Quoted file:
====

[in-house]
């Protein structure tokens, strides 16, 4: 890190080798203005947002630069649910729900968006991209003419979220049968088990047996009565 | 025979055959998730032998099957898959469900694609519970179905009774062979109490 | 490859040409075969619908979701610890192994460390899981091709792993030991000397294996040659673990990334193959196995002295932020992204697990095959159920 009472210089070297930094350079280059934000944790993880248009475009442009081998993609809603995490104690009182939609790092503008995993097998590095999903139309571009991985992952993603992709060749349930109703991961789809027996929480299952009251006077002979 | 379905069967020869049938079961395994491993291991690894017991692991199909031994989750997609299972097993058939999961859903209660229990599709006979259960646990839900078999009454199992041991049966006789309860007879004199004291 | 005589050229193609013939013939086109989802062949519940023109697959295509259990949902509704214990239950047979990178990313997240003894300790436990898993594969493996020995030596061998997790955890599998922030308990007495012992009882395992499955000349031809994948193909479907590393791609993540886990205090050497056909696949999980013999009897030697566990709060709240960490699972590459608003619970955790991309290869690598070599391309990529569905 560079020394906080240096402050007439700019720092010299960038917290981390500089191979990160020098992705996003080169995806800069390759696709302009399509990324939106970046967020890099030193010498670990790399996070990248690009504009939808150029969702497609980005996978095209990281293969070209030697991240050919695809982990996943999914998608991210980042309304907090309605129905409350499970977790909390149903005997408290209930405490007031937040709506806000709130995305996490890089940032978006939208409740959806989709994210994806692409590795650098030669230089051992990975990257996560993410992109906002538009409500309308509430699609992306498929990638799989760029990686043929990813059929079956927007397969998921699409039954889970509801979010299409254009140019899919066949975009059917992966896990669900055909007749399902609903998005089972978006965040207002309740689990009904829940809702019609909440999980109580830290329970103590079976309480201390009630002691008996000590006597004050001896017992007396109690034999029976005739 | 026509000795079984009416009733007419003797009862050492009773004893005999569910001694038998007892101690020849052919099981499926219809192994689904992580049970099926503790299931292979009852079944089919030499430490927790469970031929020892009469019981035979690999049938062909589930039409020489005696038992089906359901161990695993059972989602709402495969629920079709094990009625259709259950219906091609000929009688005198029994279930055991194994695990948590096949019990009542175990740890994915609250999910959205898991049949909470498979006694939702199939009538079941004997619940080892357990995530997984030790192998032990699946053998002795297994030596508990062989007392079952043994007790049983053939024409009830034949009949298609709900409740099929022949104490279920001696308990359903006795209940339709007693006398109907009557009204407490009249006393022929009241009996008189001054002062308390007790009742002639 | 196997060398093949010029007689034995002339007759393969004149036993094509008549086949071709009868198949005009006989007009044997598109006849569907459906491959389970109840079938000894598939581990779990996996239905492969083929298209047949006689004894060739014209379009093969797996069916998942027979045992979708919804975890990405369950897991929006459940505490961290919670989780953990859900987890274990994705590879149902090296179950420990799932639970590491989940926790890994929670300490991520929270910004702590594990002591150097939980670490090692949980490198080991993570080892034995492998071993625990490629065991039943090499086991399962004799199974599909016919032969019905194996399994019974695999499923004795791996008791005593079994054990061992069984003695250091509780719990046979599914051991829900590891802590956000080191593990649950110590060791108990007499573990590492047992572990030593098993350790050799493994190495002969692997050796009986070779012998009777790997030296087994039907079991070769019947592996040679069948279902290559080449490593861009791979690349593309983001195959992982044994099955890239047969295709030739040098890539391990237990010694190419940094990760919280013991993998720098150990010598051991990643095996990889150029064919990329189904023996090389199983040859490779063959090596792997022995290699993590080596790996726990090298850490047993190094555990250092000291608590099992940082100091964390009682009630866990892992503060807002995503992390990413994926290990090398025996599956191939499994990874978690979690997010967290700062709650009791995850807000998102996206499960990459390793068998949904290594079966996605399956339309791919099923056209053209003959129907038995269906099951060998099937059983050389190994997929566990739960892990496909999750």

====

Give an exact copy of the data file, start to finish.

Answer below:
[in-house]
């Protein structure tokens, strides 16, 4: 890190080798203005947002630069649910729900968006991209003419979220049968088990047996009565 | 025979055959998730032998099957898959469900694609519970179905009774062979109490 | 490859040409075969619908979701610890192994460390899981091709792993030991000397294996040659673990990334193959196995002295932020992204697990095959159920 009472210089070297930094350079280059934000944790993880248009475009442009081998993609809603995490104690009182939609790092503008995993097998590095999903139309571009991985992952993603992709060749349930109703991961789809027996929480299952009251006077002979 | 379905069967020869049938079961395994491993291991690894017991692991199909031994989750997609299972097993058939999961859903209660229990599709006979259960646990839900078999009454199992041991049966006789309860007879004199004291 | 005589050229193609013939013939086109989802062949519940023109697959295509259990949902509704214990239950047979990178990313997240003894300790436990898993594969493996020995030596061998997790955890599998922030308990007495012992009882395992499955000349031809994948193909479907590393791609993540886990205090050497056909696949999980013999009897030697566990709060709240960490699972590459608003619970955790991309290869690598070599391309990529569905 560079020394906080240096402050007439700019720092010299960038917290981390500089191979990160020098992705996003080169995806800069390759696709302009399509990324939106970046967020890099030193010498670990790399996070990248690009504009939808150029969702497609980005996978095209990281293969070209030697991240050919695809982990996943999914998608991210980042309304907090309605129905409350499970977790909390149903005997408290209930405490007031937040709506806000709130995305996490890089940032978006939208409740959806989709994210994806692409590795650098030669230089051992990975990257996560993410992109906002538009409500309308509430699609992306498929990638799989760029990686043929990813059929079956927007397969998921699409039954889970509801979010299409254009140019899919066949975009059917992966896990669900055909007749399902609903998005089972978006965040207002309740689990009904829940809702019609909440999980109580830290329970103590079976309480201390009630002691008996000590006597004050001896017992007396109690034999029976005739 | 026509000795079984009416009733007419003797009862050492009773004893005999569910001694038998007892101690020849052919099981499926219809192994689904992580049970099926503790299931292979009852079944089919030499430490927790469970031929020892009469019981035979690999049938062909589930039409020489005696038992089906359901161990695993059972989602709402495969629920079709094990009625259709259950219906091609000929009688005198029994279930055991194994695990948590096949019990009542175990740890994915609250999910959205898991049949909470498979006694939702199939009538079941004997619940080892357990995530997984030790192998032990699946053998002795297994030596508990062989007392079952043994007790049983053939024409009830034949009949298609709900409740099929022949104490279920001696308990359903006795209940339709007693006398109907009557009204407490009249006393022929009241009996008189001054002062308390007790009742002639 | 196997060398093949010029007689034995002339007759393969004149036993094509008549086949071709009868198949005009006989007009044997598109006849569907459906491959389970109840079938000894598939581990779990996996239905492969083929298209047949006689004894060739014209379009093969797996069916998942027979045992979708919804975890990405369950897991929006459940505490961290919670989780953990859900987890274990994705590879149902090296179950420990799932639970590491989940926790890994929670300490991520929270910004702590594990002591150097939980670490090692949980490198080991993570080892034995492998071993625990490629065991039943090499086991399962004799199974599909016919032969019905194996399994019974695999499923004795791996008791005593079994054990061992069984003695250091509780719990046979599914051991829900590891802590956000080191593990649950110590060791108990007499573990590492047992572990030593098993350790050799493994190495002969692997050796009986070779012998009777790997030296087994039907079991070769019947592996040679069948279902290559080449490593861009791979690349593309983001195959992982044994099955890239047969295709030739040098890539391990237990010694190419940094990760919280013991993998720098150990010598051991990643095996990889150029064919990329189904023996090389199983040859490779063959090596792997022995290699993590080596790996726990090298850490047993190094555990250092000291608590099992940082100091964390009682009630866990892992503060807002995503992390990413994926290990090398025996599956191939499994990874978690979690997010967290700062709650009791995850807000998102996206499960990459390793068998949904290594079966996605399956339309791919099923056209053209003959129907038995269906099951060998099937059983050389190994997929566990739960892990496909999750």